Opinion articles written in the style of their author." These texts are to be based on verified facts and must be respectful towards people, even though their actions may be criticized. shall feature, along with the author's name (regardless of their greater or lesser renown), a footer stating their office, academic title, political affiliation (if any) and main occupation, or the occupation related to the topic being assessed

Keep your grubby hands off punk

The far-right should stop appropriating a cultural movement that was against authoritarianism, racism and sexism

A line to enter a punk concert in London in 1980.Gray (Mirrorpix / Getty)
Lucía Lijtmaer

I recently heard a well-known Spanish musician say that the far-right — specifically, former Brazilian president Jair Bolsonaro, president of the Community of Madrid Isabel Díaz Ayuso and Donald Trump — had appropriated punk. I got what he was saying, how populist leaders play the victim to win votes from a disillusioned and polarized society. Then, like many other well-read people, he repeated an oft-heard complaint of our times: the left is puritanical and takes itself too seriously. It always has to pause and think before laughing. And then he insisted that the right wing has appropriated punk.

What did he mean by punk? I’m pretty sure he wasn’t talking about appropriating fascist symbols to subvert them because neither Trump nor Bolsonaro have been shy about denying the Holocaust. Remember Trump’s recent dinners with white supremacist Nick Fuentes and rapper Ye (Kanye West), who once admitted to loving Hitler? No symbolic appropriation there — just literal adoration.

Then I thought: is he talking about punk as an anti-establishment movement? Far-right politicians all over the world are certainly prone to railing against the system they belong to, but no one with half a brain buys that rhetoric, least of all someone intelligent.

While we’re on the nebulous subject of narratives, let’s dispense with them for a moment. Let’s talk about something tangible like Amnesty International’s study revealing that the Bolsonaro administration in Brazil could have prevented 120,000 deaths in the first year of the pandemic if it had taken adequate steps to fight Covid-19 instead of decreeing austerity measures for the public health system. Bolsonaro constantly attacked the news media and threatened the rule of law. Access to firearms was expanded even though Brazil has one of the highest rates of gun-related deaths in the world. Climate change denial supported policies of rampant deforestation. The deeply homophobic and anti-feminist former president’s invective dovetailed with Brazil’s top position among countries with the most murders of transvestites and transsexuals, according to a recent report by ANTRA (National Association of Transvestites and Transsexuals of Brazil).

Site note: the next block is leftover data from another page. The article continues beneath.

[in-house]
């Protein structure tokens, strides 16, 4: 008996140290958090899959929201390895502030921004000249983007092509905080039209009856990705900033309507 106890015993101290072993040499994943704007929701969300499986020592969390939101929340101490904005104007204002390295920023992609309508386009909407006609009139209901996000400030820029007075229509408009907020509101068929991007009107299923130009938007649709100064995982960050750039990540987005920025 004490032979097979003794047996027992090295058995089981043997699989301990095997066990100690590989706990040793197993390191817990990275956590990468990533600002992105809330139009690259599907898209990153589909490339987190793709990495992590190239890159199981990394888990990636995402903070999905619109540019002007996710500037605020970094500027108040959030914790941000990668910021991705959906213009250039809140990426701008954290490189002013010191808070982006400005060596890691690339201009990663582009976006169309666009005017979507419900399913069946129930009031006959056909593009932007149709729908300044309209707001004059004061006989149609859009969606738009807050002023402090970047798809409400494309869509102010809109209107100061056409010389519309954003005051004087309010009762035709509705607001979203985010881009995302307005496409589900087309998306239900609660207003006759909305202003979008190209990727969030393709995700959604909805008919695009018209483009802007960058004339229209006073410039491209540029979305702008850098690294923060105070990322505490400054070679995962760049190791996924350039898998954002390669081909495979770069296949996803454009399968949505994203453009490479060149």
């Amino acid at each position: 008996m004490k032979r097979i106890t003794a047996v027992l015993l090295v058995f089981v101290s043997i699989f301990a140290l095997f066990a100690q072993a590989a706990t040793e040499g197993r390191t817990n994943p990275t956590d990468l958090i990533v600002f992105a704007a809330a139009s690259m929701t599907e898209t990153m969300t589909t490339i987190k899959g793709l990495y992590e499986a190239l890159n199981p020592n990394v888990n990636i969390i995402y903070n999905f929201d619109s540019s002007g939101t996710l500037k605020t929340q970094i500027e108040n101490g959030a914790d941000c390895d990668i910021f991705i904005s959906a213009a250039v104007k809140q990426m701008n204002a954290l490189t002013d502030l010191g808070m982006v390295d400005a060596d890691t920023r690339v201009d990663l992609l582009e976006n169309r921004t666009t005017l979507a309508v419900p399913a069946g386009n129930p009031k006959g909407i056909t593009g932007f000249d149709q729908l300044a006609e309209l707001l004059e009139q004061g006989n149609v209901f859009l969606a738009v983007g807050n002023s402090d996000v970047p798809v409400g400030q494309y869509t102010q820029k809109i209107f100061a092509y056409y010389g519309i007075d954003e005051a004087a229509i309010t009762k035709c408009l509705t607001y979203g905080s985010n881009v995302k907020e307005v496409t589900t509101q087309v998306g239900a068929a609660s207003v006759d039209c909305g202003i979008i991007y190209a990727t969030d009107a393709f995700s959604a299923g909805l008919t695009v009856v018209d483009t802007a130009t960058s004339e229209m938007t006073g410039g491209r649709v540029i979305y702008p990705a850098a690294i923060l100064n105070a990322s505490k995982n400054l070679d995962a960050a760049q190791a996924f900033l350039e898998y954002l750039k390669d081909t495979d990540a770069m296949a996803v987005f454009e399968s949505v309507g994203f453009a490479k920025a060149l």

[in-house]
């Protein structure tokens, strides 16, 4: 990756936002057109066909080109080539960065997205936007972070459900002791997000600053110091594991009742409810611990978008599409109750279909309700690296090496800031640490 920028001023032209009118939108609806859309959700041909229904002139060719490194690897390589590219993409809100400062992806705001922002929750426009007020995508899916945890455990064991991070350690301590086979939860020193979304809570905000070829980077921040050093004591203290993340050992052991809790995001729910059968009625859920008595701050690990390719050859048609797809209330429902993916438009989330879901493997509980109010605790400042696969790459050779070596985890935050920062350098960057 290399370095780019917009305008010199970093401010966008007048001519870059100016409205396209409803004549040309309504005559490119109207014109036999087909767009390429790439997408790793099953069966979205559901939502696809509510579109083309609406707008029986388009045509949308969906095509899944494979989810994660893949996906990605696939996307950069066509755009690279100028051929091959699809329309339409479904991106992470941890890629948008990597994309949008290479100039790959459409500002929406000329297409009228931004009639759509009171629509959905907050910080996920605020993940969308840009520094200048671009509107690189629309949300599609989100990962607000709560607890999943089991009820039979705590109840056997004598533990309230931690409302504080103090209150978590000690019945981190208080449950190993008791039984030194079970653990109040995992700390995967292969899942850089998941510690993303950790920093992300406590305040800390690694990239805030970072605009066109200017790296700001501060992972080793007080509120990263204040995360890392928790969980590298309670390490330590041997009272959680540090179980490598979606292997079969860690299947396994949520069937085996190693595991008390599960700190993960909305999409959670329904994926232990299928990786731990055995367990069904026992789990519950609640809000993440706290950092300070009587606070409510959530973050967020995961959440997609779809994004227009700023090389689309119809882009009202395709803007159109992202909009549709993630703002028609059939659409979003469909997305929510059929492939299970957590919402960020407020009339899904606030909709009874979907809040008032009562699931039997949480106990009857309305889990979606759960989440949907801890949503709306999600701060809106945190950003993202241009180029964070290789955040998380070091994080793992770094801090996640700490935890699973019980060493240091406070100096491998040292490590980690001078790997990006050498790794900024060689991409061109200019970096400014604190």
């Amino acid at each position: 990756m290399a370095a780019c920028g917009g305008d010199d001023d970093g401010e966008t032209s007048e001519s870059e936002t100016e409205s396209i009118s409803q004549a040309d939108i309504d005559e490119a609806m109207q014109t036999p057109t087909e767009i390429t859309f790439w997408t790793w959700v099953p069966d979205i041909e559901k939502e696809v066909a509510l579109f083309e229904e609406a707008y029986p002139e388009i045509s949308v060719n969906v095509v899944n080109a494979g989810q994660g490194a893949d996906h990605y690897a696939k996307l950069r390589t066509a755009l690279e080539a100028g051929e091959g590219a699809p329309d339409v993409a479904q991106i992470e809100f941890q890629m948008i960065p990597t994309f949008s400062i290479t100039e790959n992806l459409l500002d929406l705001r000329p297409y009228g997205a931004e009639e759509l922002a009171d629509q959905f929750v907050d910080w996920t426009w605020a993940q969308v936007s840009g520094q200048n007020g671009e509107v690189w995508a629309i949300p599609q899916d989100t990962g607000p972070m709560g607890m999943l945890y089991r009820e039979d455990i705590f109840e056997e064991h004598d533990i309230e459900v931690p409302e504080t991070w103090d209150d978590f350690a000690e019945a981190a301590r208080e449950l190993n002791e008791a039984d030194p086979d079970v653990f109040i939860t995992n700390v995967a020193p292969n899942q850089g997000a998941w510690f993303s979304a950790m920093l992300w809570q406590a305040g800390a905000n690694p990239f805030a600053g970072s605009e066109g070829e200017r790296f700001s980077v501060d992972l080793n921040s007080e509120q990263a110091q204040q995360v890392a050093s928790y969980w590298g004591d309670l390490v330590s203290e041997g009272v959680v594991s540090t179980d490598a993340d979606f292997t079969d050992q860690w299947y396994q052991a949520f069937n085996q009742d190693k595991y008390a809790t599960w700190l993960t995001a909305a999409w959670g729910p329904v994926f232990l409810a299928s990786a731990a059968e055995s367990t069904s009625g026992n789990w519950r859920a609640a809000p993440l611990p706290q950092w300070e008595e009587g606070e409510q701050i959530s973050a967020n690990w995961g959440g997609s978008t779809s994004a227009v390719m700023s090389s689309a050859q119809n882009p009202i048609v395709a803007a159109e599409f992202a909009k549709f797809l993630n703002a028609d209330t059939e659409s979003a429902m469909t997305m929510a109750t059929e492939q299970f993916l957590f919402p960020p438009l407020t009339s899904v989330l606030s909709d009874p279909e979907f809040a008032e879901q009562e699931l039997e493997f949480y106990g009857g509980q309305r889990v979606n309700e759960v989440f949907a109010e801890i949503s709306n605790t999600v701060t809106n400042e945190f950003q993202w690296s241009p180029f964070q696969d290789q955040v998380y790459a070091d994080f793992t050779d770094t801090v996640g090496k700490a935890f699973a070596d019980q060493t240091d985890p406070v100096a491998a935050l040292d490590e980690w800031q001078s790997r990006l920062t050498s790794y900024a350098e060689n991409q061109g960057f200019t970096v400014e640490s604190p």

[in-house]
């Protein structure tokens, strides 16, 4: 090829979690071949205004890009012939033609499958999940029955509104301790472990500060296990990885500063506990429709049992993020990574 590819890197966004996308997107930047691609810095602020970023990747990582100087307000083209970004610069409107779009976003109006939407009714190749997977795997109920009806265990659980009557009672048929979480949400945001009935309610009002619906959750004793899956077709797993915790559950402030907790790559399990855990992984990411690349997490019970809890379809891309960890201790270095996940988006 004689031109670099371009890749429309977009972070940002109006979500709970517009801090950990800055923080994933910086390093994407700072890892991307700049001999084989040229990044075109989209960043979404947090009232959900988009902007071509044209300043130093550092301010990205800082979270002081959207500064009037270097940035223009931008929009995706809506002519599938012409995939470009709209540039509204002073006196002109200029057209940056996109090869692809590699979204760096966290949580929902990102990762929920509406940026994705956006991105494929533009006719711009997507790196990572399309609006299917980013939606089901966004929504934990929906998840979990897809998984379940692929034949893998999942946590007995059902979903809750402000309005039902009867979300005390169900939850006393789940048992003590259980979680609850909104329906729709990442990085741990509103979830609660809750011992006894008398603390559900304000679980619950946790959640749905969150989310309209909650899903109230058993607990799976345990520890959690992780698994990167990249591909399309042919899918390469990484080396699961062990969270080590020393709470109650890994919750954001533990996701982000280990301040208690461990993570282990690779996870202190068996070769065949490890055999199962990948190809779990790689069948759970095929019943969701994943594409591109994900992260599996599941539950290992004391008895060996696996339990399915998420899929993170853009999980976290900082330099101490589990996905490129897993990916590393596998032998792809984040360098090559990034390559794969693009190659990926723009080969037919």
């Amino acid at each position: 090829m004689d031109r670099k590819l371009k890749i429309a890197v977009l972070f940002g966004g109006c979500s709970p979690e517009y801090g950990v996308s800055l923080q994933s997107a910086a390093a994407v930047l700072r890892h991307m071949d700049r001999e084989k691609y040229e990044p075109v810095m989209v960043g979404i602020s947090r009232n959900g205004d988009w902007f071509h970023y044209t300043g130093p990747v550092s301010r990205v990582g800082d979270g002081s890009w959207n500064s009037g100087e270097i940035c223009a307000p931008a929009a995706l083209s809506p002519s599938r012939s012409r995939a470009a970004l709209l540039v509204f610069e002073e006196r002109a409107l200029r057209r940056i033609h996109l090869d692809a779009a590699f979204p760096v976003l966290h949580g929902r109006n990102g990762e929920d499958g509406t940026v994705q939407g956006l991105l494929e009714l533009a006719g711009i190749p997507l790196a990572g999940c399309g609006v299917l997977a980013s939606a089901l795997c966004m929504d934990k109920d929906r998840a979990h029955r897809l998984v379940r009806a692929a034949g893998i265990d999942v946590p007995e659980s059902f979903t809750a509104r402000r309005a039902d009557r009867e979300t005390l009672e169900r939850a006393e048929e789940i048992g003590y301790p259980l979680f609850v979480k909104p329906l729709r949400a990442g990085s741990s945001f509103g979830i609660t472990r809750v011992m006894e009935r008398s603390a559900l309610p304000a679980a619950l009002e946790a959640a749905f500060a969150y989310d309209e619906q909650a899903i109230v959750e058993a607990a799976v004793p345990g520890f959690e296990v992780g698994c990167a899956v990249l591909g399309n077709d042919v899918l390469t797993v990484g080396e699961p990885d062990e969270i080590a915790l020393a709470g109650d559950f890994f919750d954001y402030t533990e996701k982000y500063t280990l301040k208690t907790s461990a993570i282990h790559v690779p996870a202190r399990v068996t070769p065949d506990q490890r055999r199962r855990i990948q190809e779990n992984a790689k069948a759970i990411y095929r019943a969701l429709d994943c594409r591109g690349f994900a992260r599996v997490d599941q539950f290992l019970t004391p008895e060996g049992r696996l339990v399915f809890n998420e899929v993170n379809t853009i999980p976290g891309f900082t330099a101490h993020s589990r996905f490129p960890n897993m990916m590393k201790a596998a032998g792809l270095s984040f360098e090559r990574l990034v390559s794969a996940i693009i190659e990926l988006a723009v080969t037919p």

Moving on to the United States, the cradle of that supposed woke puritanism that is allegedly causing another cancel culture wave. Tennessee is now the first U.S. state to ban drag shows in public and around minors. The law was signed by Republican Governor Bill Lee, and follows in the wake of relentless far-right harassment of drag queens and transgender people.

Meanwhile, Florida’s ultra-conservative governor, Ron DeSantis, wants to pass a law restricting sex education for minors. Teachers will have to teach abstinence from sex outside of marriage, while teaching the benefits of monogamous heterosexual marriage. The bill has already passed in the Florida House of Representatives. But wait — weren’t those on the left the puritanical ones?

Lest there be any further misunderstandings about punk, allow me a bit of “punksplaining.” Punk was born in the 1970s from a working class ethos frustrated by a decade of inequality. Youth centers were places of resistance in this subculture. Punk ideology was footloose and multi-faceted, but it was always for mutual support, gender equality, civil rights, and against authoritarianism, racism and sexism.

That’s why in the 1970s, when England was experiencing a serious economic and social crisis, a cultural rebellion arose to counter the police-abetted, right-wing National Front. It was an alliance by disaffected youth — white, Black and Asian — with feminists, anti-capitalists and the Anti-Nazi League in the U.K. They called themselves Rock Against Racism (RAR), a response to racist statements by well-known rock musicians such as Eric Clapton and Rod Stewart, who publicly defended the National Front. Standing against them were the punk rockers — The Members, The Ruts and The Clash — who played at the Rock Against Racism music festival.

Punk is not Bolsonaro – it’s Pussy Riot, jailed for criticizing Putin. Punk are my buddies Marc Giró, Isa Calderón, and Irantzu Varela, who rage against the machine, the far-right and machismo every day. Do you really think Bolsonaro is punk? I still remember the effigies of Judith Butler being torched in Brazil by the throngs yelling “Burn the witch!” Please stop appropriating punk and leave it alone. Keep your grubby hands off punk, dammit.

Sign up for our weekly newsletter to get more English-language news coverage from EL PAÍS USA Edition

More information

Archived In

Recomendaciones EL PAÍS
Recomendaciones EL PAÍS